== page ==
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Review: The Three Impostors shows why Machen’s writing continues to seduce readers today

29 Jun 2019 4 minute read
The Three Impostors

Jon Gower

If straight-up weird’s what you’re after then the Caerleon writer and mystic Arthur Machen is your go-to-guy.  A cult figure, even in his day, the work of this “master of the macabre” is shot through with grand moments of horror or ecstasy and The Three Impostors, first published in 1895, is no exception.

Within this Russian doll of a book, you find 13 tales of such things as human sacrifices in London suburbs, disappearing gentlemen, torture dens and public lynchings, often included within tight, oddball novellas such as the ‘Novel of the Black Seal’ and the ‘Novel of the White Powder.’

Machen plays fast and loose with narrative and gives us what might be seen as an outsize crossword puzzle, yet the prose seduces and pulls you along.

The publication of their namesake title by Newport-based Three Impostors underlines their ongoing commitment to re-presenting Machen to a new audience and features specially commissioned prints by the Penarth artist Pete Williams which both decorate and interrogate the text, adding value and extra meaning to an already lovely edition.

The main protagonists of the book are two decadent, literary fellows, the Orientalist Dyson and the rationalist Phillips who enjoy nothing quite so much as wandering London, much as Machen did.  As one of the book’s characters puts it ‘Before us is unfolded the greatest mystery the world has ever seen – the mystery of the innumerable, unending streets, the strange adventures that must infallibly arise from so complicated a press of interests.”

Indeed Machen’s The London Adventure, or the Art of Wandering (1925) is a mad gazetteer of those self-same thorughfares and one of the earliest psychogeographies to boot, helping to spawn a genre in itself.  It is, perhaps no coincidence that Machen was chronicling the strange adventures of the city streets in The Three Impostors at the same time as Sir Arthur Conan Doyle was sending Sherlock Holmes out into the murky world from his flat in Baker Street.


The Three Impostors first appeared a couple of years after Machen’s The Great God Pan came out to much public acclaim in a series of books by publisher Bodley Head which expressly tested the limits of what was then acceptable reading. This was a time when lending libraries such as W.H.Smith protected their customers from shock by censoring their bookshelves.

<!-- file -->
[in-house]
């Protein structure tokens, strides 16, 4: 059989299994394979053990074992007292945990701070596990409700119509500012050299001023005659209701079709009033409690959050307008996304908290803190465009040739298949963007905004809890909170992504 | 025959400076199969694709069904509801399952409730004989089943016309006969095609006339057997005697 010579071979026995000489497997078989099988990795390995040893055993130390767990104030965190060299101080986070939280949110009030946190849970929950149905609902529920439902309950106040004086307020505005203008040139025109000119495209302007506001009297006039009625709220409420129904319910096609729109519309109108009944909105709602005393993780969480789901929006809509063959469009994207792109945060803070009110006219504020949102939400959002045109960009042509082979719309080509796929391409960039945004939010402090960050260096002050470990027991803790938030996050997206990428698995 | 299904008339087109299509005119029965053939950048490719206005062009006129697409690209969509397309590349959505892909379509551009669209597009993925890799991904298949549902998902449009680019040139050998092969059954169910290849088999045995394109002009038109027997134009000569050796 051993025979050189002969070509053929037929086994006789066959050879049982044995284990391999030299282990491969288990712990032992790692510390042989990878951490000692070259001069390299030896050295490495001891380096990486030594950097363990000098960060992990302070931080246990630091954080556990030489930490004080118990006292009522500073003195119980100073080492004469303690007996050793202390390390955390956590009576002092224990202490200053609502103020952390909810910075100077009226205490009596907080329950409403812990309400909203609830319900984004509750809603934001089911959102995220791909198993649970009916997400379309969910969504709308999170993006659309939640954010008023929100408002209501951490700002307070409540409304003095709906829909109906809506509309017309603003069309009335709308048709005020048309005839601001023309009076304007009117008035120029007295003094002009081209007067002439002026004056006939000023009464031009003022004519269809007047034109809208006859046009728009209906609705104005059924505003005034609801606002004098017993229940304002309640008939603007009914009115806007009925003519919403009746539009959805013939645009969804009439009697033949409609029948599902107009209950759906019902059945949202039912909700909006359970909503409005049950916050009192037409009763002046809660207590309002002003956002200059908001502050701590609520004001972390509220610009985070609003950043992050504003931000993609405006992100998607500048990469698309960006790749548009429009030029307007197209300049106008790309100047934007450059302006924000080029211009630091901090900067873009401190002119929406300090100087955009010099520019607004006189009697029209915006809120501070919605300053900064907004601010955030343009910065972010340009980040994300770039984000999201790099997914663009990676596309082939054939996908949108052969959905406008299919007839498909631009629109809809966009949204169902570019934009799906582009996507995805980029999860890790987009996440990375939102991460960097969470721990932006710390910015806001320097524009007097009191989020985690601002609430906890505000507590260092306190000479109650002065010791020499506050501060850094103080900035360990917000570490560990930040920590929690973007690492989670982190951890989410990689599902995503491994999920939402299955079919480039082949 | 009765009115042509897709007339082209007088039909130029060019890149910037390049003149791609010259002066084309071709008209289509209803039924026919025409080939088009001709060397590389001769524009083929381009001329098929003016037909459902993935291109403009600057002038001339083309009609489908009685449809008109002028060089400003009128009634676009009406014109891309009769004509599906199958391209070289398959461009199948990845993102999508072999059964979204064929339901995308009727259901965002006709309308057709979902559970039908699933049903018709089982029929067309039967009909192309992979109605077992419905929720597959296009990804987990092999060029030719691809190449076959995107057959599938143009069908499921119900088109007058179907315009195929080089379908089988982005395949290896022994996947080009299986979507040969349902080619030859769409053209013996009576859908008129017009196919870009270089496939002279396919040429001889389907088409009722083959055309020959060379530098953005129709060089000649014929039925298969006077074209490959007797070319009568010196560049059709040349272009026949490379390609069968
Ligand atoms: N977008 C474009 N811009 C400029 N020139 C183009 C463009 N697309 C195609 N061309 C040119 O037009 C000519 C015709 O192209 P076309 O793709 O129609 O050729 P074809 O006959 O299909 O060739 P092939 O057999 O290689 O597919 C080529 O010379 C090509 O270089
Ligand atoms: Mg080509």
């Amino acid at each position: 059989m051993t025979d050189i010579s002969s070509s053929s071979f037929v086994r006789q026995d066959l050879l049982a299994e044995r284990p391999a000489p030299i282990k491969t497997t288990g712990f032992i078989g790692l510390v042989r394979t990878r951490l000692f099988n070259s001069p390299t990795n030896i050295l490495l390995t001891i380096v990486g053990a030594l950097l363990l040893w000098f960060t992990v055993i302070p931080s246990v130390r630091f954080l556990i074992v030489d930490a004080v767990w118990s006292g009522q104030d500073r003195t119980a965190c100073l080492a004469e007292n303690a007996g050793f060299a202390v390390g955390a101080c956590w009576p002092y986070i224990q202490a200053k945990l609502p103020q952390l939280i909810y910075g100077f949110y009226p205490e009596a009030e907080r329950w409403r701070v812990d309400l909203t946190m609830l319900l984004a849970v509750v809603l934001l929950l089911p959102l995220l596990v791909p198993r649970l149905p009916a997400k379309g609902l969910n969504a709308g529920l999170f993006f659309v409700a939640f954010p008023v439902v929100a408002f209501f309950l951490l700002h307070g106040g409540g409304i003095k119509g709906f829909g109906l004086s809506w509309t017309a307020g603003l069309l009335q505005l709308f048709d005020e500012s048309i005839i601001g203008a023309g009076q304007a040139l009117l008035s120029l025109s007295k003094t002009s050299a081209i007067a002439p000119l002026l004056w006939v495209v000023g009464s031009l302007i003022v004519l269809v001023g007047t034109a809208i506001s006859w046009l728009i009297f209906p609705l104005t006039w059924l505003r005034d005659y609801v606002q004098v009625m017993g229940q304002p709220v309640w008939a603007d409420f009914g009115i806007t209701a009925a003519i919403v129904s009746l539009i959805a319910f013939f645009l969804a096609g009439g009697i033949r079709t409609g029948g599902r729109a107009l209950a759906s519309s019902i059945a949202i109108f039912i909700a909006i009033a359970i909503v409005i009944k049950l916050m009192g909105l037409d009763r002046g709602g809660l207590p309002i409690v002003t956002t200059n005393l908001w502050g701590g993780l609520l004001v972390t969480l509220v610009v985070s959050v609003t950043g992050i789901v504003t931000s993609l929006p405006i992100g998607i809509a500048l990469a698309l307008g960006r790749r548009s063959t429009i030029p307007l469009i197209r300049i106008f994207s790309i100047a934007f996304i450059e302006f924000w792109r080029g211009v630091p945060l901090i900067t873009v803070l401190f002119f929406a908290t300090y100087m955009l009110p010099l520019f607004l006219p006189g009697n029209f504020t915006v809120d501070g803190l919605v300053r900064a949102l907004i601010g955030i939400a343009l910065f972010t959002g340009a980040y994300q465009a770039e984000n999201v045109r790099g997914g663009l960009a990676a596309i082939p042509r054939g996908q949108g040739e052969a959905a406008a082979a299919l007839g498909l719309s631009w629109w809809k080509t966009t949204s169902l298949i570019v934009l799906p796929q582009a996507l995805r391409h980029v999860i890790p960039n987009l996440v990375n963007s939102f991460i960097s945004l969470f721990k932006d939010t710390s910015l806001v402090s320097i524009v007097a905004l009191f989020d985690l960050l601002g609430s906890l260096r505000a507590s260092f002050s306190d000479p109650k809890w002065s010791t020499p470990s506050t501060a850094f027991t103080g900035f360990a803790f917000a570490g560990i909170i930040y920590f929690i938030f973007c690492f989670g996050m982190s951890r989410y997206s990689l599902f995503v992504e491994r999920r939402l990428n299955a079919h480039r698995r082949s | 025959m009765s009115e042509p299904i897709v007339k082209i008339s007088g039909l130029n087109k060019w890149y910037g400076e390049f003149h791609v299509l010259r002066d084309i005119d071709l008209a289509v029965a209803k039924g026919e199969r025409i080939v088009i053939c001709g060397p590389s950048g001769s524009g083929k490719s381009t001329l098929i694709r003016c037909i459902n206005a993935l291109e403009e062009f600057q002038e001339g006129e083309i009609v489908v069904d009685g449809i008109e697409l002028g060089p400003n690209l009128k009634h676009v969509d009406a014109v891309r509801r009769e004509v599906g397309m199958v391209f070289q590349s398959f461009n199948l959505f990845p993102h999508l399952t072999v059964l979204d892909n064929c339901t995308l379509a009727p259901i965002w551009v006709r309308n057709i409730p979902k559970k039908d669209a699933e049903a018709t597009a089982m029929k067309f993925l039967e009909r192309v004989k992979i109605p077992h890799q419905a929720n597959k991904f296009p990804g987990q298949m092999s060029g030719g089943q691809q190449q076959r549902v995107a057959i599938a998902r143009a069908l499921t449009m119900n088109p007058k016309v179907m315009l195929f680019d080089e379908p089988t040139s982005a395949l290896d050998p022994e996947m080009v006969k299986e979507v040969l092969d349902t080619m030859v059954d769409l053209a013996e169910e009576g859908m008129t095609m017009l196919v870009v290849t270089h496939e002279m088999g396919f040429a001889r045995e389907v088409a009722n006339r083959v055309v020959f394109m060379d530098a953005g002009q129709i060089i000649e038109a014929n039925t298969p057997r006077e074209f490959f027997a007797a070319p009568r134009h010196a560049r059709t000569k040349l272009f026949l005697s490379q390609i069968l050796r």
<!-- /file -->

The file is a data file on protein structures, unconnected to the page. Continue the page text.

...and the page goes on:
This year, though, was the one that saw Oscar Wilde being charged with gross indecency, which fired up an almighty moral fervour so that Machen was asked to tone down his new work.  Machen being Machen categorically refused.  And so we have naked corpses branded by red hot irons, a tale about a collector of torture instruments being trapped in his latest purchase, being a steel-toothed Iron Maiden, which fatally closes about him and rapine fairy folk and their demonic Sabbaths in the Gwent hills who bear no resemblance whatsoever to the Walt Disney incarnations of today.

It’s mad stuff, intoxicatingly so and best read by daylight unless you actually crave the stuff of nightmares.

Machen was often drawn to the atavistic, the notion that old forces were at work in the modern age, and to the sort of inexplicable horror that led to his writing darkly mesmerising books which in turn inspired other horror writers such as Stephen King and H. P. Lovecraft.  For Machen another world existed pretty much in tandem with the everyday, so that a man might be sauntering along a quiet, sober London street and in a moment ‘a veil seems drawn aside, and the very fume of the pit steams up from the flagstones, the ground glows, red hot, beneath his feet, and he seems to hear the hiss of the infernal cauldron.’  The ‘lust of the marvellous’ attracts his characters just as surely as Machen’s writing continues to seduce readers today.

The Three Impostors is a perplexing read, with jarring dislocations and fractured storylines left hanging but if you surrender to it it’s a fully immersive experience which changes the way you see things, or at least imagine you do.

The Three Impostors (215pp)  is available as a limited hardback edition of 200 copies, costing £28 each direct from the publishers of the same name.  An exhibition of Pete Williams’ prints, specially commissioned for the book can be seen at Barnabas House arts’ centre in Newport which runs until July 20th.

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